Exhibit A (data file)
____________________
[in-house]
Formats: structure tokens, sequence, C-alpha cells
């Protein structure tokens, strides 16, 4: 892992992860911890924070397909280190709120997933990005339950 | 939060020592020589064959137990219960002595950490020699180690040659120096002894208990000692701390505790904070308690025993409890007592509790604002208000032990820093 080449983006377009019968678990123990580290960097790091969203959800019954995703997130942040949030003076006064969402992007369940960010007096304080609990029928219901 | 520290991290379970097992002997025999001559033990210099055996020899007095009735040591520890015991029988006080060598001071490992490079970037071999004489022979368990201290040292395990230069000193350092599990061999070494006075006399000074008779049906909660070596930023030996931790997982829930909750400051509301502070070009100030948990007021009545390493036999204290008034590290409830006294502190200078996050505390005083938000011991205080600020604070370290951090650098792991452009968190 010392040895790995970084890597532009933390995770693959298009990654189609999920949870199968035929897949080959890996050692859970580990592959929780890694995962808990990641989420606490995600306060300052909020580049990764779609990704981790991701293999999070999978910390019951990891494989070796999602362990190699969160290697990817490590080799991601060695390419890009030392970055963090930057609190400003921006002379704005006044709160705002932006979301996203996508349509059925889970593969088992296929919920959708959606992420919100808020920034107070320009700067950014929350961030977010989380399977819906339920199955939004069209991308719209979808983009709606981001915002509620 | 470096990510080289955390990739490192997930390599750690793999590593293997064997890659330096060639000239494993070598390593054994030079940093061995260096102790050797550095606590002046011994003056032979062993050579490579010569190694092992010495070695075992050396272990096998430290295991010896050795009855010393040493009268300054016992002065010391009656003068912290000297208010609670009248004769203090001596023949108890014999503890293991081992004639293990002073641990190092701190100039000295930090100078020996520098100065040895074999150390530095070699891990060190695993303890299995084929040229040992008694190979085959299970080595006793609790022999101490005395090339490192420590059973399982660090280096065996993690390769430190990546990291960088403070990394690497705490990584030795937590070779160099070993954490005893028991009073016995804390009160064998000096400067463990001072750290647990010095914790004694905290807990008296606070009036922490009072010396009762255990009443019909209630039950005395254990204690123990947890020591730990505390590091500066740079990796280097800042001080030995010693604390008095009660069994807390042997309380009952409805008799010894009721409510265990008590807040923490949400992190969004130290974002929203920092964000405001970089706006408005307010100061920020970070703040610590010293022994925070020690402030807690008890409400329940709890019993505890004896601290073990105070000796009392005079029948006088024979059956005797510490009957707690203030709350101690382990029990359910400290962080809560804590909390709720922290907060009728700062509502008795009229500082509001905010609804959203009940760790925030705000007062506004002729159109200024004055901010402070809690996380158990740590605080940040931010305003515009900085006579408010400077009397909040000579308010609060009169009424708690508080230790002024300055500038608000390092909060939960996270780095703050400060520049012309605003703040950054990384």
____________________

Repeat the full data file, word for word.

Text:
[in-house]
Formats: structure tokens, sequence, C-alpha cells
């Protein structure tokens, strides 16, 4: 892992992860911890924070397909280190709120997933990005339950 | 939060020592020589064959137990219960002595950490020699180690040659120096002894208990000692701390505790904070308690025993409890007592509790604002208000032990820093 080449983006377009019968678990123990580290960097790091969203959800019954995703997130942040949030003076006064969402992007369940960010007096304080609990029928219901 | 520290991290379970097992002997025999001559033990210099055996020899007095009735040591520890015991029988006080060598001071490992490079970037071999004489022979368990201290040292395990230069000193350092599990061999070494006075006399000074008779049906909660070596930023030996931790997982829930909750400051509301502070070009100030948990007021009545390493036999204290008034590290409830006294502190200078996050505390005083938000011991205080600020604070370290951090650098792991452009968190 010392040895790995970084890597532009933390995770693959298009990654189609999920949870199968035929897949080959890996050692859970580990592959929780890694995962808990990641989420606490995600306060300052909020580049990764779609990704981790991701293999999070999978910390019951990891494989070796999602362990190699969160290697990817490590080799991601060695390419890009030392970055963090930057609190400003921006002379704005006044709160705002932006979301996203996508349509059925889970593969088992296929919920959708959606992420919100808020920034107070320009700067950014929350961030977010989380399977819906339920199955939004069209991308719209979808983009709606981001915002509620 | 470096990510080289955390990739490192997930390599750690793999590593293997064997890659330096060639000239494993070598390593054994030079940093061995260096102790050797550095606590002046011994003056032979062993050579490579010569190694092992010495070695075992050396272990096998430290295991010896050795009855010393040493009268300054016992002065010391009656003068912290000297208010609670009248004769203090001596023949108890014999503890293991081992004639293990002073641990190092701190100039000295930090100078020996520098100065040895074999150390530095070699891990060190695993303890299995084929040229040992008694190979085959299970080595006793609790022999101490005395090339490192420590059973399982660090280096065996993690390769430190990546990291960088403070990394690497705490990584030795937590070779160099070993954490005893028991009073016995804390009160064998000096400067463990001072750290647990010095914790004694905290807990008296606070009036922490009072010396009762255990009443019909209630039950005395254990204690123990947890020591730990505390590091500066740079990796280097800042001080030995010693604390008095009660069994807390042997309380009952409805008799010894009721409510265990008590807040923490949400992190969004130290974002929203920092964000405001970089706006408005307010100061920020970070703040610590010293022994925070020690402030807690008890409400329940709890019993505890004896601290073990105070000796009392005079029948006088024979059956005797510490009957707690203030709350101690382990029990359910400290962080809560804590909390709720922290907060009728700062509502008795009229500082509001905010609804959203009940760790925030705000007062506004002729159109200024004055901010402070809690996380158990740590605080940040931010305003515009900085006579408010400077009397909040000579308010609060009169009424708690508080230790002024300055500038608000390092909060939960996270780095703050400060520049012309605003703040950054990384």